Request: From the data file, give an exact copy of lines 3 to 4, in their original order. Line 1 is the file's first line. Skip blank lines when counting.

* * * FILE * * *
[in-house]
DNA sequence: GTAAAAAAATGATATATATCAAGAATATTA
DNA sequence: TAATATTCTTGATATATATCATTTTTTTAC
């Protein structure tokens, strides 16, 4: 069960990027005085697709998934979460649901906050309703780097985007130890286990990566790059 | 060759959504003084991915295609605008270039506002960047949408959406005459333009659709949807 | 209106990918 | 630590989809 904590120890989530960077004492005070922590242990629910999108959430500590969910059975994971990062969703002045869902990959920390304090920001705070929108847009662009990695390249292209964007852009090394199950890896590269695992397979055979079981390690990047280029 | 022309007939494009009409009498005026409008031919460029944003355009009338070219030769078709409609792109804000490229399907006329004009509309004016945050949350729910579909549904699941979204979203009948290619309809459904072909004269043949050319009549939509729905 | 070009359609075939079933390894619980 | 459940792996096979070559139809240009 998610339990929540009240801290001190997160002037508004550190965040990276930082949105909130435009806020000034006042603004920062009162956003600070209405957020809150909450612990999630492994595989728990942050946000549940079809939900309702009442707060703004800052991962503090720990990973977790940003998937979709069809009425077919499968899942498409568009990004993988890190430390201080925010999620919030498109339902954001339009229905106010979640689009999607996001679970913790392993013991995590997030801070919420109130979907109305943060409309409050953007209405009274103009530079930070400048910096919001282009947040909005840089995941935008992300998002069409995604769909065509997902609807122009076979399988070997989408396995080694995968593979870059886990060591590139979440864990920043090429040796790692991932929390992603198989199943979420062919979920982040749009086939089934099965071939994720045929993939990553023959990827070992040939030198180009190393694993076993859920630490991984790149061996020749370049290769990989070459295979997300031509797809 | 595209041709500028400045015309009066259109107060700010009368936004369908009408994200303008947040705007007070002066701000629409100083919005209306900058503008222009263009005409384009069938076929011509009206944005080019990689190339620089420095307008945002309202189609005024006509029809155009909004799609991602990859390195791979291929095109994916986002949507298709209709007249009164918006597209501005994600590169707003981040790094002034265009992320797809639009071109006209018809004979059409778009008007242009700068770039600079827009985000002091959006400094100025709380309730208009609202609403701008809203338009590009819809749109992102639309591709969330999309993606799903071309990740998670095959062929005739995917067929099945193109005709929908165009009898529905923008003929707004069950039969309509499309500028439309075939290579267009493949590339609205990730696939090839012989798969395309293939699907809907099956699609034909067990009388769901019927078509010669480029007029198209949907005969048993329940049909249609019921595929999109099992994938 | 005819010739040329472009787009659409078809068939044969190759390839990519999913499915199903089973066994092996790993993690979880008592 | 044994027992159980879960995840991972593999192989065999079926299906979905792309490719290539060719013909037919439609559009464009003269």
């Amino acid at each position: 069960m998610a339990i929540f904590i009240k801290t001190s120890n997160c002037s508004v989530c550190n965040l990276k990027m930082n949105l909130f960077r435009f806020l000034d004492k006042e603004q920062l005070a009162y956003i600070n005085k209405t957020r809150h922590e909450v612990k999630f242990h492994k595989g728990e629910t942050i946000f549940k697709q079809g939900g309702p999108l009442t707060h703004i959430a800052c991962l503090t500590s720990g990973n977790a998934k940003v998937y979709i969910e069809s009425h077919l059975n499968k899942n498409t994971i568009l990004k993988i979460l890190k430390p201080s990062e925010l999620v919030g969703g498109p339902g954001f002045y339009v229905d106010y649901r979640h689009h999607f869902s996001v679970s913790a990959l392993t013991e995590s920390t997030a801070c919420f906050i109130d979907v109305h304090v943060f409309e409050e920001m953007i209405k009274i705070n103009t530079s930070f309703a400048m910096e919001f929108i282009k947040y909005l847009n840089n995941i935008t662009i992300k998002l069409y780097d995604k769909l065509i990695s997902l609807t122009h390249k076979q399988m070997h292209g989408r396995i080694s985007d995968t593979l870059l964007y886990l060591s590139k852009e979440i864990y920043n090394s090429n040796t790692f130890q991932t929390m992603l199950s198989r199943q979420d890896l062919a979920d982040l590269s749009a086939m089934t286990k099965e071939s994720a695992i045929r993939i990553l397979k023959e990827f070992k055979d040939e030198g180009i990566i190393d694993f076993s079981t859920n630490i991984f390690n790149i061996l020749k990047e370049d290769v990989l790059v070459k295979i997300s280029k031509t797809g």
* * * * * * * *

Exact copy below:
DNA sequence: TAATATTCTTGATATATATCATTTTTTTAC
């Protein structure tokens, strides 16, 4: 069960990027005085697709998934979460649901906050309703780097985007130890286990990566790059 | 060759959504003084991915295609605008270039506002960047949408959406005459333009659709949807 | 209106990918 | 630590989809 904590120890989530960077004492005070922590242990629910999108959430500590969910059975994971990062969703002045869902990959920390304090920001705070929108847009662009990695390249292209964007852009090394199950890896590269695992397979055979079981390690990047280029 | 022309007939494009009409009498005026409008031919460029944003355009009338070219030769078709409609792109804000490229399907006329004009509309004016945050949350729910579909549904699941979204979203009948290619309809459904072909004269043949050319009549939509729905 | 070009359609075939079933390894619980 | 459940792996096979070559139809240009 998610339990929540009240801290001190997160002037508004550190965040990276930082949105909130435009806020000034006042603004920062009162956003600070209405957020809150909450612990999630492994595989728990942050946000549940079809939900309702009442707060703004800052991962503090720990990973977790940003998937979709069809009425077919499968899942498409568009990004993988890190430390201080925010999620919030498109339902954001339009229905106010979640689009999607996001679970913790392993013991995590997030801070919420109130979907109305943060409309409050953007209405009274103009530079930070400048910096919001282009947040909005840089995941935008992300998002069409995604769909065509997902609807122009076979399988070997989408396995080694995968593979870059886990060591590139979440864990920043090429040796790692991932929390992603198989199943979420062919979920982040749009086939089934099965071939994720045929993939990553023959990827070992040939030198180009190393694993076993859920630490991984790149061996020749370049290769990989070459295979997300031509797809 | 595209041709500028400045015309009066259109107060700010009368936004369908009408994200303008947040705007007070002066701000629409100083919005209306900058503008222009263009005409384009069938076929011509009206944005080019990689190339620089420095307008945002309202189609005024006509029809155009909004799609991602990859390195791979291929095109994916986002949507298709209709007249009164918006597209501005994600590169707003981040790094002034265009992320797809639009071109006209018809004979059409778009008007242009700068770039600079827009985000002091959006400094100025709380309730208009609202609403701008809203338009590009819809749109992102639309591709969330999309993606799903071309990740998670095959062929005739995917067929099945193109005709929908165009009898529905923008003929707004069950039969309509499309500028439309075939290579267009493949590339609205990730696939090839012989798969395309293939699907809907099956699609034909067990009388769901019927078509010669480029007029198209949907005969048993329940049909249609019921595929999109099992994938 | 005819010739040329472009787009659409078809068939044969190759390839990519999913499915199903089973066994092996790993993690979880008592 | 044994027992159980879960995840991972593999192989065999079926299906979905792309490719290539060719013909037919439609559009464009003269």